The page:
To Be Destroyed

Oak Flat: the next sacred Indigenous land that is about to be destroyed for profit.


Americans may like to think that our country has learned from its past mistakes and will stop destroying sacred Indigenous land for money. However, the current Oak Flat land destruction tells a different story. For thousands of years, the Apache natives have considered the Oak Flat area as a sacred place where they go to pray, seek personal cleansing, and hold religious ceremonies. Additionally, it’s a popular campground and hiking destination with world-famous rock climbing areas.

Many endangered species and hundreds of migratory birds also call this place home. Because the Oak Flat holds one of the largest copper deposits in the world, it has also been prized by mining companies for years. Thus, President Dwight D. Eisenhower declared the area off-limits to mining in 1955. Unfortunately, when the ban was renewed in 1971, President Nixon added a loophole that allowed for the area to be mined if it were to be traded to private interests.

That’s what is about to happen now; ever since the last-minute addition to the 2015 National Defense Authorization Act was passed, this land has been set to be transferred to Resolution Copper—a private mining corporation. The plan to destroy Oak Flat in favor of a massive copper mine, and in the process create a giant sinkhole about the size of the Eiffel Tower, would produce an estimated 1.6 billion tons of toxic mine waste. Furthermore, copper mines have a history of harming their surrounding areas.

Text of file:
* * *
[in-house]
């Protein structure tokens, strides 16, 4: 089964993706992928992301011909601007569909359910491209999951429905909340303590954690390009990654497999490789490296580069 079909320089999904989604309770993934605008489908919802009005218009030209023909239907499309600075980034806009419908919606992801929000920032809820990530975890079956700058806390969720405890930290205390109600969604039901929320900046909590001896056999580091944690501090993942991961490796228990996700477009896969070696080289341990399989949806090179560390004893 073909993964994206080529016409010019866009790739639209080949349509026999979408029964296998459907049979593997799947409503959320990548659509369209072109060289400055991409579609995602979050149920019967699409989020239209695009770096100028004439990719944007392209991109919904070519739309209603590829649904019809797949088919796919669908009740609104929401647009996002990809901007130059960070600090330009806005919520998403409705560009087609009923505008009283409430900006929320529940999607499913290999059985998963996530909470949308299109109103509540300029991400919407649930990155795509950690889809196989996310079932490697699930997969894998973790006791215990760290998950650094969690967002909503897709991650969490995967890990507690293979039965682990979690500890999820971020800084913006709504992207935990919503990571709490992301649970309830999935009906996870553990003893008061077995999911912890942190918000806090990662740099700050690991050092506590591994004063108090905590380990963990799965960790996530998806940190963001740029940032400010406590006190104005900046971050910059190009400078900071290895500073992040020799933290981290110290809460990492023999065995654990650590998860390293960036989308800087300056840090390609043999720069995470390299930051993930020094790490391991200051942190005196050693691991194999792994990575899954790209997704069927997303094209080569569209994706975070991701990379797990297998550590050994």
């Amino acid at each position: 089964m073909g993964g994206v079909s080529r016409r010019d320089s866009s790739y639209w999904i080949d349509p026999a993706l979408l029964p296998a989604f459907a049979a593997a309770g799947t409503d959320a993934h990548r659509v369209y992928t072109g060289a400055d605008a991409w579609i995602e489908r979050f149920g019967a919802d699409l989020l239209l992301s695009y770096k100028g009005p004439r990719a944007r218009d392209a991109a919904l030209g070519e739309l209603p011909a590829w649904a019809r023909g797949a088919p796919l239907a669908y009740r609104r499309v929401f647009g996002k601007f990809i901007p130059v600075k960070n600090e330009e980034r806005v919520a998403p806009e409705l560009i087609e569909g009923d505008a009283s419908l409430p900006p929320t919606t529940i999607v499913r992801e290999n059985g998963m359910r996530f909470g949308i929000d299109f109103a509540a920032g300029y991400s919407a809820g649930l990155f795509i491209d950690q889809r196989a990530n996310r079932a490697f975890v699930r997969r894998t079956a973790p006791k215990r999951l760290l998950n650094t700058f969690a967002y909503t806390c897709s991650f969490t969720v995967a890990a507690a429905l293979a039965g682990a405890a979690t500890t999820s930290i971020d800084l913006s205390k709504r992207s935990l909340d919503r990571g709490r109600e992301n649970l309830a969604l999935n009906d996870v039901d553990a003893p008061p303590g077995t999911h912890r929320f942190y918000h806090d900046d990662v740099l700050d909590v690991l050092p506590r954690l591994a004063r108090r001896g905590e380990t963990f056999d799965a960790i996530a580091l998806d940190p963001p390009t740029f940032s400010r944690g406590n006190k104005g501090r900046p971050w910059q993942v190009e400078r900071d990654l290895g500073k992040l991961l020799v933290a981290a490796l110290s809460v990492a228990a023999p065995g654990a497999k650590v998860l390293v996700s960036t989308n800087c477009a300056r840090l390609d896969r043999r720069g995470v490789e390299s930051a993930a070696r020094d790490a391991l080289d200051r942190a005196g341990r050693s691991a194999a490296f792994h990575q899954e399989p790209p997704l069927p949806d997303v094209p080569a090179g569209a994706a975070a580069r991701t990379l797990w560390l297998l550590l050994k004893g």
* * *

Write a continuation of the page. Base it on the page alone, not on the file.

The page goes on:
Effects range from the contamination of farmland and waterways to the loss of fish and wildlife to increased risks to public health. Exposure to high levels of copper can cause inflammatory diseases, cardiac function disorders, kidney and liver damage, and potentially death. 

Apache people are currently suing the federal government for allowing this to take place, arguing that the land transfer would violate the 1852 Treaty of Santa Fe. They argue that the US doesn’t have the power to transfer Oak Flat, as the treaty guarantees land, property, and rights in Oak Flat to Apache nations. Recently, the courts disagreed with the lawsuit, whose ruling was backed by the Biden administration. 

This destruction of 2,400 acres of land and the subsequent environmental damage from the release of 1.6 billion tons of toxic mine waste and the harm to public health is preventable. This can be done by passing the Save Oak Flat Act of 2021. This legislation would stop the land transfer to Resolution Copper and help prevent future mining efforts to take place. 

Should the US government deny people the ability to visit their religious grounds, drink unpolluted water, and live without an increased risk of disease simply for being an Apache living near Oak Flat? Apaches believe that protecting their sacred place is the first step the U.S. can take to make up for the harm they have already inflicted.